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Rods were examined at 2 months of age using antisera against the rod-specific marker Rho. Retinal sections from three animals per genotype were analyzed (cKO, n = 3; CON, n = 3). The control retina showed a strong Rho signal (Fig. 2g). In contrast, the NeuroD1 cKO retina showed a weak Rho signal and the protein appeared to be partially mislocalized to the inner segments (Fig. 2h). The Rho-positive outer segments of the NeuroD1 cKO retina were also shortened and disorganized compared with the controls (Fig. 2h). The red label in the GCL of control and cKO retinas is consistent with the staining pattern of Müller glia end feet.

The immunohistological findings were confirmed by Western blot, which revealed that Rho protein in the 2-month-old NeuroD1 cKO retina was significantly reduced relative to control (estimated by dilution analysis to be ∼95%), (Fig. 2i). In contrast, Rho mRNA was reduced by only 40% (Fig. 2j).

Ultrastructural analysis of retinal degeneration in 2-month-old NeuroD1 cKO mice

Ultrastructural evaluation of retinas from conditional NeuroD1 cKO and control mice was performed using transmission electron microscopy. Retinal sections from three animals per genotype were analyzed (cKO, n = 3; CON, n = 3). No change in the inner nuclear layer and ganglion cell layer was apparent at the ultrastructural level (data not shown). In the NeuroD1 cKO retina, the outer segments were disorganized, shortened in length, and, in some regions, completely absent; the controls, in contrast, showed normal outer segments (compare Fig. 3a and c with Fig. 3b and d). The structural integrity of the outer segment disks appears altered and atypical whorls of membranous material (arrows in Fig. 3d) were present between the outer segments and the retinal pigment epithelium. This expansion of amorphous membranous material is also illustrated in Fig. 3e and at a higher magnification in Fig. 3f.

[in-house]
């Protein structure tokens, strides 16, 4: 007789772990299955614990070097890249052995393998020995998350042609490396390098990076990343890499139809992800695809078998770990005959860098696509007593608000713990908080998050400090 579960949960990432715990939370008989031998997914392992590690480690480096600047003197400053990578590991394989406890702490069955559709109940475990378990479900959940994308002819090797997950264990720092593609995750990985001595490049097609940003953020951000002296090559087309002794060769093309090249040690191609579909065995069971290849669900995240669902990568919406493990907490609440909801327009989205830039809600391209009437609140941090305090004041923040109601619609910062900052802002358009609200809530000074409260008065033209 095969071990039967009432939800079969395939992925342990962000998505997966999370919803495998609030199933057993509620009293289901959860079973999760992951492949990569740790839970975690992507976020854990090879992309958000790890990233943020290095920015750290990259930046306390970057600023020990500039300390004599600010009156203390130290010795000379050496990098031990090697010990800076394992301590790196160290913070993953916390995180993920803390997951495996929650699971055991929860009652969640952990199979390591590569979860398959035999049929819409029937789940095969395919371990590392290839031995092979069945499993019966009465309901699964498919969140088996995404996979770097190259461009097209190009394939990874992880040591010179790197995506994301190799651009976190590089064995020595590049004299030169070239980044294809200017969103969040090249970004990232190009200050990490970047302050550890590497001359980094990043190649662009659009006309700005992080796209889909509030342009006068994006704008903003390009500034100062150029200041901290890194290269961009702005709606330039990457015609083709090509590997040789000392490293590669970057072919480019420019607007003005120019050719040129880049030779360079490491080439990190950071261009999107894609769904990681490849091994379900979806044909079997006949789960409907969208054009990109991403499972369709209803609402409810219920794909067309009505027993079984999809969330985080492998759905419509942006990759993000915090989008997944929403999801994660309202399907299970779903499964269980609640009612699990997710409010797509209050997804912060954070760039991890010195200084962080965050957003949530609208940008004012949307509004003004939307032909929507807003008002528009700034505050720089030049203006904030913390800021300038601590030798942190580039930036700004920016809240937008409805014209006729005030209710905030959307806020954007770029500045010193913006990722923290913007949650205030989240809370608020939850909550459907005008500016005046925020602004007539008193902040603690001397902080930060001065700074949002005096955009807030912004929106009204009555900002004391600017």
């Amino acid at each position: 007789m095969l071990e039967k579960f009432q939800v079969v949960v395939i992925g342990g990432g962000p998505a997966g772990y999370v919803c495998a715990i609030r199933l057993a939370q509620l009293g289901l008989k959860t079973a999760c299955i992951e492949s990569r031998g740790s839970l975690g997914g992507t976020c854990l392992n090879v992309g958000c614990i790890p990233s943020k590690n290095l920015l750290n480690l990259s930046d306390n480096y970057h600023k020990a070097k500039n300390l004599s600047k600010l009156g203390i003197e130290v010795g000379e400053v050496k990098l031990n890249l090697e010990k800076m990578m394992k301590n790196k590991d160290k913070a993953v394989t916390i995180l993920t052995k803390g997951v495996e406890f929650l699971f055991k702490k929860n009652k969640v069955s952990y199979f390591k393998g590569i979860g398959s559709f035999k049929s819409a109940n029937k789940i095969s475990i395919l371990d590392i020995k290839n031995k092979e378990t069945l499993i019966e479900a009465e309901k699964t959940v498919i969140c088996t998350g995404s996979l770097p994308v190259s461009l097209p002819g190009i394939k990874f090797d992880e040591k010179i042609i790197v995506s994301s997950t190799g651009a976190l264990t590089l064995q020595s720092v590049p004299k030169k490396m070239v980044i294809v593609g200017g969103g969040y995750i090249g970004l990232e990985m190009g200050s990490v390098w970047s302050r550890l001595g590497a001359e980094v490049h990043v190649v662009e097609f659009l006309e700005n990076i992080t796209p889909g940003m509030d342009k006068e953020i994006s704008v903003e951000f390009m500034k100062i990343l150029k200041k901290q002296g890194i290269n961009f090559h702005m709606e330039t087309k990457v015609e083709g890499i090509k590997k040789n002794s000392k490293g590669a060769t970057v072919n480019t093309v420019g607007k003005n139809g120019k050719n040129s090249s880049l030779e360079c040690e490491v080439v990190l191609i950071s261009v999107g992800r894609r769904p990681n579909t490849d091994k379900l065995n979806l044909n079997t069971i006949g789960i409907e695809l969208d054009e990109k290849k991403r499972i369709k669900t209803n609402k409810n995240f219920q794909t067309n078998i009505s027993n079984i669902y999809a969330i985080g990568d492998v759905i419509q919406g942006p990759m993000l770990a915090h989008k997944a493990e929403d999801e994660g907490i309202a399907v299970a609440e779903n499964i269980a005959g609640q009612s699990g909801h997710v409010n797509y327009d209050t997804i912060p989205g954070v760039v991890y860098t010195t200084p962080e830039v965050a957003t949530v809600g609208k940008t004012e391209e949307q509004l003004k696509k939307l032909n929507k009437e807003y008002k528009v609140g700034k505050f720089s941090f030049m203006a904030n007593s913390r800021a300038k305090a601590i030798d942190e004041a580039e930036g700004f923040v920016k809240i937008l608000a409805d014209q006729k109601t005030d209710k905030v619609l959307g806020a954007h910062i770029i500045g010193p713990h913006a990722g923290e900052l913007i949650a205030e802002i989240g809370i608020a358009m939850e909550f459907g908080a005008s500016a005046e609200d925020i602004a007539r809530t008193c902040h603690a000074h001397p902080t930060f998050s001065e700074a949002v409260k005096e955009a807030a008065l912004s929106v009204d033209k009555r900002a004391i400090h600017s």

image

Figure 3.  Changes in ultrastructure of NeuroD1 conditional knockout (cKO) retina at 2 months of age. (a and c) Organized outer segments are present in the control retina. Phagosomes can be observed (arrow heads) during the disk-shedding process. (b and d) The outer segments in the cKO retina are disorganized and form membranous whorls (arrows). Note the absence of phagosomes and disk shedding. The asterisks label large vacuoles indicative of retinal degeneration. (e) Long retinal pigment epithelium processes extend towards the outer segment whorls of the cKO retina. (f) An enlargement of the region framed by the box (dashed line) in (e) emphasizing the amorphous processes in this area (arrows). Scale bars: (a–e) 2 μm, (f) 0.5 μm. See Appendix S1 for further details.

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Ultrastructural analysis of the pineal gland in 2-month-old NeuroD1 cKO mice

To determine if there were any changes in pineal gland morphology between genotypes, pineal gland sections from three animals per genotype were analyzed (cKO, n = 3; CON, n = 3). In contrast to the striking photoreceptor degeneration phenotype observed in the NeuroD1 cKO retina, there was no obvious change in the morphology of the pineal gland body in NeuroD1 cKO compared to control mice at the light microscopy level (Fig. 4a and 4b). The pineal stalk was shorter and wider in the NeuroD1 cKO animals compared with controls (compare Fig4a with Fig. 4b). However, this observation could not be statistically quantified because of the variability in the pineal stalk morphology, and associated technical limitations.

image

Figure 4.  Morphology and ultrastructure of 2-month-old NeuroD1 conditional knockout (cKO) and control pineal gland. (a and b) DAPI-stained (blue) section of brains from 2-month-old control and NeuroD1 cKO mice, respectively, showing the pineal gland and stalk. (c) Control pineal gland with endocrine characteristics including blood vessels and pinealocytes. (d) The NeuroD1 cKO pineal gland also contains a normal complement of pinealocytes, endothelial cells, red blood cells, and nerve fibers. Scale bar: (a and b) 200 μm, (c and d): 2 μm. PG, pineal gland; Pin, pinealocyte; CP, choroid plexus; E, endothelial cell; RB, red blood cell; NF, nerve fiber. See Appendix S1 for further details.